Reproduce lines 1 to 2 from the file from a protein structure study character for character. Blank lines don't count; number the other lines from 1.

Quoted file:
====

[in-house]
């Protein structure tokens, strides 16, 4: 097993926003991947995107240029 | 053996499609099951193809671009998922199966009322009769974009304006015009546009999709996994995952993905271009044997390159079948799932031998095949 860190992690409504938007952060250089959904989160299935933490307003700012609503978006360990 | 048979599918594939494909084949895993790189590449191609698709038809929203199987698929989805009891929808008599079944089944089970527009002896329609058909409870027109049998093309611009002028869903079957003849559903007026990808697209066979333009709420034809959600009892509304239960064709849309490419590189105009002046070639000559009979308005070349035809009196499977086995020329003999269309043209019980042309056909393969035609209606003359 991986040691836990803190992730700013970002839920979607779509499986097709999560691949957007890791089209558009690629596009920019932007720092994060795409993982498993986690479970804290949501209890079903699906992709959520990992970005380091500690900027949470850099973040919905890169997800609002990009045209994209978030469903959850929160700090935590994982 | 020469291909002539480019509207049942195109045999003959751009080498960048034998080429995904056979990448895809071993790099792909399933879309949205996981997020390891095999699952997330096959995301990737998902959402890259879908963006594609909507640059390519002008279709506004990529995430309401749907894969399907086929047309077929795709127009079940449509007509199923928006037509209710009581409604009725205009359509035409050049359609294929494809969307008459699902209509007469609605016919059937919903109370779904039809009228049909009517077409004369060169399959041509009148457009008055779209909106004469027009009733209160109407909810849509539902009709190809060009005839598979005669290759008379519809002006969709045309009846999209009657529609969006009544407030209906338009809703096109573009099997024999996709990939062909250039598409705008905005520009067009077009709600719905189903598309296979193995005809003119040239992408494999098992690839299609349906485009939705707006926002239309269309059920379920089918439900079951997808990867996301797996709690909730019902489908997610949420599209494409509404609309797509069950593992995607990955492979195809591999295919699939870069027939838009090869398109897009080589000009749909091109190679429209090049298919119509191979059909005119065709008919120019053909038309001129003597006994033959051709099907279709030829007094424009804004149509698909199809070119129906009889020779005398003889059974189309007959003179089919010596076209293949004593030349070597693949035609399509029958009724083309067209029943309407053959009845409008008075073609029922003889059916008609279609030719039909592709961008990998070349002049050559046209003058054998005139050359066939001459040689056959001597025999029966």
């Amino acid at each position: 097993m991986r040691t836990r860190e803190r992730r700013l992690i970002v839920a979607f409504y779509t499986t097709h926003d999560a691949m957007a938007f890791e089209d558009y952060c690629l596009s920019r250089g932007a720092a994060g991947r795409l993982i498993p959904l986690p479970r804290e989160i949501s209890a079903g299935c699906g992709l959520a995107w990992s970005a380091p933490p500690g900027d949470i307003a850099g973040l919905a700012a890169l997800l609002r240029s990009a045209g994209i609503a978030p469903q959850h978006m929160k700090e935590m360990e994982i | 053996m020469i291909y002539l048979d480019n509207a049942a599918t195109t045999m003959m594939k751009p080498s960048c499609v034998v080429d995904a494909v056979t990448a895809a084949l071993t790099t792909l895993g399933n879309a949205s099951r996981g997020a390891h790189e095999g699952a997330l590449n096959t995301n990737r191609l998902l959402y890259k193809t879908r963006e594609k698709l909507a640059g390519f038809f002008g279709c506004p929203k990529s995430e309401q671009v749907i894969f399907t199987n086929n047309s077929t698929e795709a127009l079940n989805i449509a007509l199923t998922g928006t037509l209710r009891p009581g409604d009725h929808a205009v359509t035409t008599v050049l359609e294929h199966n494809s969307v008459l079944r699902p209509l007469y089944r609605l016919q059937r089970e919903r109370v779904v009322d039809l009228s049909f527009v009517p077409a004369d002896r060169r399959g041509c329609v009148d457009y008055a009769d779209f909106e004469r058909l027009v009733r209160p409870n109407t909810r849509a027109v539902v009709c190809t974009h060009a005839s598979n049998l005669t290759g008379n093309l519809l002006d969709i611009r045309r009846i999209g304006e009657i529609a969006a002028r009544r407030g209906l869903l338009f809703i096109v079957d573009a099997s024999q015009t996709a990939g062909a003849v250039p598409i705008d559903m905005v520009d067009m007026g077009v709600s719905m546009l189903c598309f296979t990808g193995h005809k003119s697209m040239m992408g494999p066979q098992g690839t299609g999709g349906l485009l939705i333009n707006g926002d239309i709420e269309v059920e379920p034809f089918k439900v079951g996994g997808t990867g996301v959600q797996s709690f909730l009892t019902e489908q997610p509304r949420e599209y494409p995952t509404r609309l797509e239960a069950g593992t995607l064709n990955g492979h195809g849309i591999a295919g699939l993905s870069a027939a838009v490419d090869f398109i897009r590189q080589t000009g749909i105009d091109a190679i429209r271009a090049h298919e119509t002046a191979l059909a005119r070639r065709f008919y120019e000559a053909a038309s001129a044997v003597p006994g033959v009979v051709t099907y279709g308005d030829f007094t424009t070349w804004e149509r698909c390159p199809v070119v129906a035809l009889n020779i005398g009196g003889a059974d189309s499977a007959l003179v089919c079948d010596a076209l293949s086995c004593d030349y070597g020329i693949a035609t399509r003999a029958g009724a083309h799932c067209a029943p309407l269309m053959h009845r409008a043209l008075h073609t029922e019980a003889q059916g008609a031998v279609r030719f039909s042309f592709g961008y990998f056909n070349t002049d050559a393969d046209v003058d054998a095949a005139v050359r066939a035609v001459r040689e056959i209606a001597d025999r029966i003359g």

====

[in-house]
């Protein structure tokens, strides 16, 4: 097993926003991947995107240029 | 053996499609099951193809671009998922199966009322009769974009304006015009546009999709996994995952993905271009044997390159079948799932031998095949 860190992690409504938007952060250089959904989160299935933490307003700012609503978006360990 | 048979599918594939494909084949895993790189590449191609698709038809929203199987698929989805009891929808008599079944089944089970527009002896329609058909409870027109049998093309611009002028869903079957003849559903007026990808697209066979333009709420034809959600009892509304239960064709849309490419590189105009002046070639000559009979308005070349035809009196499977086995020329003999269309043209019980042309056909393969035609209606003359 991986040691836990803190992730700013970002839920979607779509499986097709999560691949957007890791089209558009690629596009920019932007720092994060795409993982498993986690479970804290949501209890079903699906992709959520990992970005380091500690900027949470850099973040919905890169997800609002990009045209994209978030469903959850929160700090935590994982 | 020469291909002539480019509207049942195109045999003959751009080498960048034998080429995904056979990448895809071993790099792909399933879309949205996981997020390891095999699952997330096959995301990737998902959402890259879908963006594609909507640059390519002008279709506004990529995430309401749907894969399907086929047309077929795709127009079940449509007509199923928006037509209710009581409604009725205009359509035409050049359609294929494809969307008459699902209509007469609605016919059937919903109370779904039809009228049909009517077409004369060169399959041509009148457009008055779209909106004469027009009733209160109407909810849509539902009709190809060009005839598979005669290759008379519809002006969709045309009846999209009657529609969006009544407030209906338009809703096109573009099997024999996709990939062909250039598409705008905005520009067009077009709600719905189903598309296979193995005809003119040239992408494999098992690839299609349906485009939705707006926002239309269309059920379920089918439900079951997808990867996301797996709690909730019902489908997610949420599209494409509404609309797509069950593992995607990955492979195809591999295919699939870069027939838009090869398109897009080589000009749909091109190679429209090049298919119509191979059909005119065709008919120019053909038309001129003597006994033959051709099907279709030829007094424009804004149509698909199809070119129906009889020779005398003889059974189309007959003179089919010596076209293949004593030349070597693949035609399509029958009724083309067209029943309407053959009845409008008075073609029922003889059916008609279609030719039909592709961008990998070349002049050559046209003058054998005139050359066939001459040689056959001597025999029966």